Home-grown success: Why Zynga reckons the best is yet to come

COO Matt Broomberg talks up new releases

Home-grown success: Why Zynga reckons the best is yet to come

When it comes to measuring success, money is a decent indicator.

For a publicly-owned company like Zynga, which is floated on the US Nasdaq stock exchange, perhaps it’s even the best measurement.

Certainly that’s what most Zynga shareholders think.

(Disclosure: I am one such, albeit a tiny one.)

Yet financial success is really just the end result of any company working out what its goals are, what value it can provide to its customers, and then implementing the plan.

In that context, it’s significant when Zynga C-level executives do their regular round of interviews following the company’s quarterly figures, they have a lot more to talk about than just the numbers, exciting as they are.

Indeed, when asked about how Zynga has changed during the time he’s been working at the company - there was a big management shake up when Frank Gibeau became CEO in early 2016 - COO Matt Bromberg comments ‘our people love to come to work’.

For the longest time, that wasn’t the case at Zynga, which endured years of declining Facebook sales and quarterly losses, combined with an alarming lack of operational rigor.

“Winning is a byproduct of teamwork,” Bromberg explains.

Winning is a byproduct of teamwork.
Matt Bromberg

“We now have clarity of purpose and much better processes in place.”

The magic number

When Zynga breaks down its operations it does so into three main areas.

First up are the company’s existing games, such as Zynga Poker and Words With Friends, which despite each being a decade old (and more), continue to be renewed.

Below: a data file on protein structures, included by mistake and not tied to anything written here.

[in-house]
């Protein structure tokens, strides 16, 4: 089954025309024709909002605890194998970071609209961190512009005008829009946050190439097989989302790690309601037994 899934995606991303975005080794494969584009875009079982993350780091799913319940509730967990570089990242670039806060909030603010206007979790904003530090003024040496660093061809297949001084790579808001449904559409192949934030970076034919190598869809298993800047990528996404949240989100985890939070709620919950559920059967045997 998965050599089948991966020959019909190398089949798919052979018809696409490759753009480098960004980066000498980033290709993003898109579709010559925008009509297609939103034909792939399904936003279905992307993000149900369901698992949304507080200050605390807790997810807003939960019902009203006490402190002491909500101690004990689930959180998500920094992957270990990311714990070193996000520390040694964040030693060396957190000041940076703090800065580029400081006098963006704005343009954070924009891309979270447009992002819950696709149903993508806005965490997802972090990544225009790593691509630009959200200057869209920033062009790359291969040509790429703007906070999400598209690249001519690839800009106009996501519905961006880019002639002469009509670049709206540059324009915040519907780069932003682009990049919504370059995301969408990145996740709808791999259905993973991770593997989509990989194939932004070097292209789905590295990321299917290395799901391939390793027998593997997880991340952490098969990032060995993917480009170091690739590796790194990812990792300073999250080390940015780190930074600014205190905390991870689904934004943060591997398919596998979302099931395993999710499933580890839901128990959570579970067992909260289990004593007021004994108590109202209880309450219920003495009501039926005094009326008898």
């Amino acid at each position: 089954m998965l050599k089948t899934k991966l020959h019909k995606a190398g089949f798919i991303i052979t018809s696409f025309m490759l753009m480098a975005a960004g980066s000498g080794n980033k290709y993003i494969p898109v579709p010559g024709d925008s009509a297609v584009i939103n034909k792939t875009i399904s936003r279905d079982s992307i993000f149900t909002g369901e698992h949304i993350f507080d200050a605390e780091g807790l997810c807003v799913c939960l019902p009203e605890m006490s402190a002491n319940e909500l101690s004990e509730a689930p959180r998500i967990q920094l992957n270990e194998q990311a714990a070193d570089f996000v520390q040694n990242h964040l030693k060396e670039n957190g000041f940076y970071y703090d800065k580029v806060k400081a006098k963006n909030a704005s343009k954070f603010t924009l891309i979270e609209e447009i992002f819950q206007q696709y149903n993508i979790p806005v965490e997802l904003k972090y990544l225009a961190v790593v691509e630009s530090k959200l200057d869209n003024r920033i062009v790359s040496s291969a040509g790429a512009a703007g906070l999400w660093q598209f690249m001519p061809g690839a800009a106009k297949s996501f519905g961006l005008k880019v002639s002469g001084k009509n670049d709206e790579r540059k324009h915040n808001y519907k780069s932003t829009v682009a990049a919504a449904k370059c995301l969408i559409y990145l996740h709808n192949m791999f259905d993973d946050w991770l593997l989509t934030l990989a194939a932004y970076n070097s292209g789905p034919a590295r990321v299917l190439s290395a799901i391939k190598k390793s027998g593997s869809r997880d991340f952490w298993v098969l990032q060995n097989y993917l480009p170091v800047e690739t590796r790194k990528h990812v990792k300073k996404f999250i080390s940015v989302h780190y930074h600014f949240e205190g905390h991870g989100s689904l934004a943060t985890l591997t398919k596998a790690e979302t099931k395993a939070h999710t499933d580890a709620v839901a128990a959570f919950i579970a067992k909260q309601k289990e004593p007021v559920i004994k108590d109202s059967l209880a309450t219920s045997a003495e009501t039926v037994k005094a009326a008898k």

Zynga Poker recently teamed up with the World Poker Tour, enabling it to hook in-game events into real world championships and players.

Meanwhile Words With Friends was rebooted with a new app in late 2018, which enabled stronger IAP monetisation. Previously, the game was highly dependent on ad revenues.

It’s also receiving a new US marketing push with US celebrity player Alec Baldwin starring in a new ad.

Famously Baldwin was kicked off a plane back in 2011 for refusing to switch off his phone, such was his passion for Words With Friends.

The second pillar of Zynga’s ongoing success has been its M&A activity.

Since 2016, Zynga has spent well over $1 billion acquiring the likes of Finnish developer Small Giants, and Turkish companies Gram Games and Peak Games (parts of).

This means games such as Empires & Puzzles and Merge Dragons are now part of Zynga’s financial numbers. As each of these games generates over $100 million a year, such deals have played a big part of Zynga’s recent performance on the stock market.

Indeed, these companies are performing so well Zynga’s profits have been hit due to the additional earn-out payments it’s having to make as part of its acquisitions.

Broomberg says that’s a great problem to have.

We look really hard for a cultural fit with the companies we’re considering buying and that’s paying off for us.
Matt Bromberg

“We have a unique approach to M&A,” he explains.

“We look really hard for a cultural fit with the companies we’re considering buying: a true spirit of partnership, and that’s paying off for us.”